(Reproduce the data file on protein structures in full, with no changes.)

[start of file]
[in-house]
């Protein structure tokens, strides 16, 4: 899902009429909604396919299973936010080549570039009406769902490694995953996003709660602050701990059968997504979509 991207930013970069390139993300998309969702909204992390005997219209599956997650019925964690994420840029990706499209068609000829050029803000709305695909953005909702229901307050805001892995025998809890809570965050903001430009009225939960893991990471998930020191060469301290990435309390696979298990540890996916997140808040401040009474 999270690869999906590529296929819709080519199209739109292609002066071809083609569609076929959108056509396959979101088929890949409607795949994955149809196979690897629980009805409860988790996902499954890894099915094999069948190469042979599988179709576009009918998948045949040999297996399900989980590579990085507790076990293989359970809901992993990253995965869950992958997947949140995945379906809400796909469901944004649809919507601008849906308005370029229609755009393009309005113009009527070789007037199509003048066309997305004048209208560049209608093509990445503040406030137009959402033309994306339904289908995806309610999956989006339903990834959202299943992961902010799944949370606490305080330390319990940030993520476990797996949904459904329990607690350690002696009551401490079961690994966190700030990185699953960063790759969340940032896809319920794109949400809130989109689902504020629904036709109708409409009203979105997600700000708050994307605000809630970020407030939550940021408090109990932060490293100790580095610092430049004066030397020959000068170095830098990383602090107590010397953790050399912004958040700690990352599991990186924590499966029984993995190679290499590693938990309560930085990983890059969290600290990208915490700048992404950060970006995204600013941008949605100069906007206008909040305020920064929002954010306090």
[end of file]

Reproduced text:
[in-house]
């Protein structure tokens, strides 16, 4: 899902009429909604396919299973936010080549570039009406769902490694995953996003709660602050701990059968997504979509 991207930013970069390139993300998309969702909204992390005997219209599956997650019925964690994420840029990706499209068609000829050029803000709305695909953005909702229901307050805001892995025998809890809570965050903001430009009225939960893991990471998930020191060469301290990435309390696979298990540890996916997140808040401040009474 999270690869999906590529296929819709080519199209739109292609002066071809083609569609076929959108056509396959979101088929890949409607795949994955149809196979690897629980009805409860988790996902499954890894099915094999069948190469042979599988179709576009009918998948045949040999297996399900989980590579990085507790076990293989359970809901992993990253995965869950992958997947949140995945379906809400796909469901944004649809919507601008849906308005370029229609755009393009309005113009009527070789007037199509003048066309997305004048209208560049209608093509990445503040406030137009959402033309994306339904289908995806309610999956989006339903990834959202299943992961902010799944949370606490305080330390319990940030993520476990797996949904459904329990607690350690002696009551401490079961690994966190700030990185699953960063790759969340940032896809319920794109949400809130989109689902504020629904036709109708409409009203979105997600700000708050994307605000809630970020407030939550940021408090109990932060490293100790580095610092430049004066030397020959000068170095830098990383602090107590010397953790050399912004958040700690990352599991990186924590499966029984993995190679290499590693938990309560930085990983890059969290600290990208915490700048992404950060970006995204600013941008949605100069906007206008909040305020920064929002954010306090």